factor

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Factor

An event, circumstance, influence, or element that plays a part in bringing about a result.

A factor in a case contributes to its causation or outcome. In the area of Negligence law, the factors, or chain of causation, are important in determining whether liability ensues from a particular action done by the defendant.

factor

n. 1) a salesman who sells in his/her own name on behalf of others, taking a commission for services. 2) something that contributes to the result.

factor

1 a mercantile agent. An agent who is in the ordinary course of business entrusted with goods or documents of title representing goods with a view to their sale. A factor has a lien over goods entrusted to him; this lien covers any claims he may have against his principal arising out of the agency. Most factors will be mercantile agents (and have the powers of such) for the purposes of the Factors Act 1889. Under this Act, in certain circumstances a factor may pass a good title to goods entrusted to him.
2 an institution to whom a company assigns its book debts (see FACTORING).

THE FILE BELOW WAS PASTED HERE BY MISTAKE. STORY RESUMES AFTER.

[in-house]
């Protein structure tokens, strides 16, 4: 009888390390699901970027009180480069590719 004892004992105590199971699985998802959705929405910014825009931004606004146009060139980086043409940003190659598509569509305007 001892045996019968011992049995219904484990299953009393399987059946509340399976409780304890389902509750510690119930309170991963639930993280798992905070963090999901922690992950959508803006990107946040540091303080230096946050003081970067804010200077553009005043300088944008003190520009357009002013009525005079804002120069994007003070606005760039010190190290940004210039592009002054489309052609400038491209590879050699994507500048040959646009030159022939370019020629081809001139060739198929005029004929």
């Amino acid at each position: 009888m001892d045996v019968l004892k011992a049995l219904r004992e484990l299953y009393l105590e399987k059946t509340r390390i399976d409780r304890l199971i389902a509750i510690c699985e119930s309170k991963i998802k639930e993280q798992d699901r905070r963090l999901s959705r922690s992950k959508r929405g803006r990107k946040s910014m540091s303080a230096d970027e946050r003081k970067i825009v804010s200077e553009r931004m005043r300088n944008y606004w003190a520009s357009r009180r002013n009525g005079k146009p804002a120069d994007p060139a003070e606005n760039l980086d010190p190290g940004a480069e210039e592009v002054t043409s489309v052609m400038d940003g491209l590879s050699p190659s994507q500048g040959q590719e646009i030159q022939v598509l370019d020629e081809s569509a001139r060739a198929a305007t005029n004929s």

3 in Scotland a landlord or superior's agent.
References in periodicals archive ?
Lagrue, "The vascular permeability factor is a T lymphocyte product," Nephron, vol.
Nagy et al., "Keratinocyte-derived vascular permeability factor (vascular endothelial growth factor) is a potent mitogen for dermal microvascular endothelial cells," Journal of Investigative Dermatology, vol.
Vascular endothelial growth factor (VEGF), a potent angiogenic and vascular permeability factor [4], plays a significant role through inducing hyperpermeability of retinal vessels, breakdown of the blood-retinal barrier, and neovascularization [57]; moreover, VEGF antagonists are able to reduce retinal vascular permeability and neovascularization, thus inhibiting the development of DR [8, 9]; therefore VEGF may be strongly implicated in the progression of DR.
During the atherogenesis process, vascular endothelial growth factor (VEGF), also known as vascular permeability factor, is released from macrophages within lesions (Ramos et al., 1998; Matsumoto and Mugishima, 2006).